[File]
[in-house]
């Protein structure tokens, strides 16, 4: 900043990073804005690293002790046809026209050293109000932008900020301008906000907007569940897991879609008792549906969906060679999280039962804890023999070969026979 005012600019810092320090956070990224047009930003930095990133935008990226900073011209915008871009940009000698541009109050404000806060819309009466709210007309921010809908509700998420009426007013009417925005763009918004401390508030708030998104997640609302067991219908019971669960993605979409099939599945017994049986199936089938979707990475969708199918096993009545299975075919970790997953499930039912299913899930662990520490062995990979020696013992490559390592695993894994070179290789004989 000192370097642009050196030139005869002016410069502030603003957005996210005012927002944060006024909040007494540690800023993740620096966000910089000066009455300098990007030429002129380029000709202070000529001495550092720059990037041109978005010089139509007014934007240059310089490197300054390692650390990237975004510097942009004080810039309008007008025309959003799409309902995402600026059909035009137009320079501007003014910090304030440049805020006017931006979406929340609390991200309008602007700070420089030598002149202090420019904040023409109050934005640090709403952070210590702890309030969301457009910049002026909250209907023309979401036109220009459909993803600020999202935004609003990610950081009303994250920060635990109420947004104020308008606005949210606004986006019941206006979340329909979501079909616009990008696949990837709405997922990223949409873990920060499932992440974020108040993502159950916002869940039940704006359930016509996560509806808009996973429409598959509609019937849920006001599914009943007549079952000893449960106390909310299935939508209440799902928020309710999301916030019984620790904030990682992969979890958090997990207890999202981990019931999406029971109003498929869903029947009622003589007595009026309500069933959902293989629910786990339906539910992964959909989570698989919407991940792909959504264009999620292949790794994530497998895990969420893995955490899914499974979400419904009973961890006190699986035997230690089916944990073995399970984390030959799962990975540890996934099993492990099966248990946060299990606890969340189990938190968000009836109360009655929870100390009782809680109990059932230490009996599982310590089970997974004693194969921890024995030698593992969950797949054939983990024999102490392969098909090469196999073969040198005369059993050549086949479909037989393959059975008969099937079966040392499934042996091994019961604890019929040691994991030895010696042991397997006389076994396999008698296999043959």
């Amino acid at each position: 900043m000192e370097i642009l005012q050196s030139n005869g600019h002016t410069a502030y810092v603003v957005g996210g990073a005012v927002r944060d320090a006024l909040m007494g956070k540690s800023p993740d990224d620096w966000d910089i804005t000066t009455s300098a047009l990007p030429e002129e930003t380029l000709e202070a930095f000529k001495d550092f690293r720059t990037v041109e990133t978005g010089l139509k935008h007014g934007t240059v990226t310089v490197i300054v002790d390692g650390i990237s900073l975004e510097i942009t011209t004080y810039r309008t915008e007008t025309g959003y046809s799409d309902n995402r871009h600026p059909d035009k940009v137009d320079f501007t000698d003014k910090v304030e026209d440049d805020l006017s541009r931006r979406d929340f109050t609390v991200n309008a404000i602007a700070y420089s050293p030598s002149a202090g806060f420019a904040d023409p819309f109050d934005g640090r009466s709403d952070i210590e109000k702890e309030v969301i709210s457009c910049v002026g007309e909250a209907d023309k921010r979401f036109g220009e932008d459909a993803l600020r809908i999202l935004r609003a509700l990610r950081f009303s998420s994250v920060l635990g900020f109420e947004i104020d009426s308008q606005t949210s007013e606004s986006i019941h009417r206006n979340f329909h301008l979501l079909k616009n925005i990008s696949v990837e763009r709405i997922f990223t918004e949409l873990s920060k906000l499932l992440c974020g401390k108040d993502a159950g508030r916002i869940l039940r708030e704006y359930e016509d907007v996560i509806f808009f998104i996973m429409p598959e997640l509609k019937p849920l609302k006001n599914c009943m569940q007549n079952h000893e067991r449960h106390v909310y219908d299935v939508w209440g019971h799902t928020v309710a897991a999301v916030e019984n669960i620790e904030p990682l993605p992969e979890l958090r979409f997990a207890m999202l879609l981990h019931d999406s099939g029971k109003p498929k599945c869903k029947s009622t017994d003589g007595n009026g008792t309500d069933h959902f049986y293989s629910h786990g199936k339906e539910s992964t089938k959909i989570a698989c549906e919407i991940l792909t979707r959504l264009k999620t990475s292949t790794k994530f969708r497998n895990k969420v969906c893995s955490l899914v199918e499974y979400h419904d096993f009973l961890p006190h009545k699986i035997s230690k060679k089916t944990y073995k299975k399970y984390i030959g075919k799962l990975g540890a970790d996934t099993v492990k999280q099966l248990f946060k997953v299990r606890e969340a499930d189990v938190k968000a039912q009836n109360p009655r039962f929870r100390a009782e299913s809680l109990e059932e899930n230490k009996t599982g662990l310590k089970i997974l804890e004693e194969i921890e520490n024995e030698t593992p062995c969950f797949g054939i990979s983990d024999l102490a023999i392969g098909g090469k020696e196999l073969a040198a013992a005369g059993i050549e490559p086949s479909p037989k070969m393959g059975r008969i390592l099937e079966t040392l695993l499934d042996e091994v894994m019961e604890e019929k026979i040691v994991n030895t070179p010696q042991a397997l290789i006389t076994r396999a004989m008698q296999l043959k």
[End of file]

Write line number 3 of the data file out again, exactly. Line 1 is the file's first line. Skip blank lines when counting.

């Amino acid at each position: 900043m000192e370097i642009l005012q050196s030139n005869g600019h002016t410069a502030y810092v603003v957005g996210g990073a005012v927002r944060d320090a006024l909040m007494g956070k540690s800023p993740d990224d620096w966000d910089i804005t000066t009455s300098a047009l990007p030429e002129e930003t380029l000709e202070a930095f000529k001495d550092f690293r720059t990037v041109e990133t978005g010089l139509k935008h007014g934007t240059v990226t310089v490197i300054v002790d390692g650390i990237s900073l975004e510097i942009t011209t004080y810039r309008t915008e007008t025309g959003y046809s799409d309902n995402r871009h600026p059909d035009k940009v137009d320079f501007t000698d003014k910090v304030e026209d440049d805020l006017s541009r931006r979406d929340f109050t609390v991200n309008a404000i602007a700070y420089s050293p030598s002149a202090g806060f420019a904040d023409p819309f109050d934005g640090r009466s709403d952070i210590e109000k702890e309030v969301i709210s457009c910049v002026g007309e909250a209907d023309k921010r979401f036109g220009e932008d459909a993803l600020r809908i999202l935004r609003a509700l990610r950081f009303s998420s994250v920060l635990g900020f109420e947004i104020d009426s308008q606005t949210s007013e606004s986006i019941h009417r206006n979340f329909h301008l979501l079909k616009n925005i990008s696949v990837e763009r709405i997922f990223t918004e949409l873990s920060k906000l499932l992440c974020g401390k108040d993502a159950g508030r916002i869940l039940r708030e704006y359930e016509d907007v996560i509806f808009f998104i996973m429409p598959e997640l509609k019937p849920l609302k006001n599914c009943m569940q007549n079952h000893e067991r449960h106390v909310y219908d299935v939508w209440g019971h799902t928020v309710a897991a999301v916030e019984n669960i620790e904030p990682l993605p992969e979890l958090r979409f997990a207890m999202l879609l981990h019931d999406s099939g029971k109003p498929k599945c869903k029947s009622t017994d003589g007595n009026g008792t309500d069933h959902f049986y293989s629910h786990g199936k339906e539910s992964t089938k959909i989570a698989c549906e919407i991940l792909t979707r959504l264009k999620t990475s292949t790794k994530f969708r497998n895990k969420v969906c893995s955490l899914v199918e499974y979400h419904d096993f009973l961890p006190h009545k699986i035997s230690k060679k089916t944990y073995k299975k399970y984390i030959g075919k799962l990975g540890a970790d996934t099993v492990k999280q099966l248990f946060k997953v299990r606890e969340a499930d189990v938190k968000a039912q009836n109360p009655r039962f929870r100390a009782e299913s809680l109990e059932e899930n230490k009996t599982g662990l310590k089970i997974l804890e004693e194969i921890e520490n024995e030698t593992p062995c969950f797949g054939i990979s983990d024999l102490a023999i392969g098909g090469k020696e196999l073969a040198a013992a005369g059993i050549e490559p086949s479909p037989k070969m393959g059975r008969i390592l099937e079966t040392l695993l499934d042996e091994v894994m019961e604890e019929k026979i040691v994991n030895t070179p010696q042991a397997l290789i006389t076994r396999a004989m008698q296999l043959k």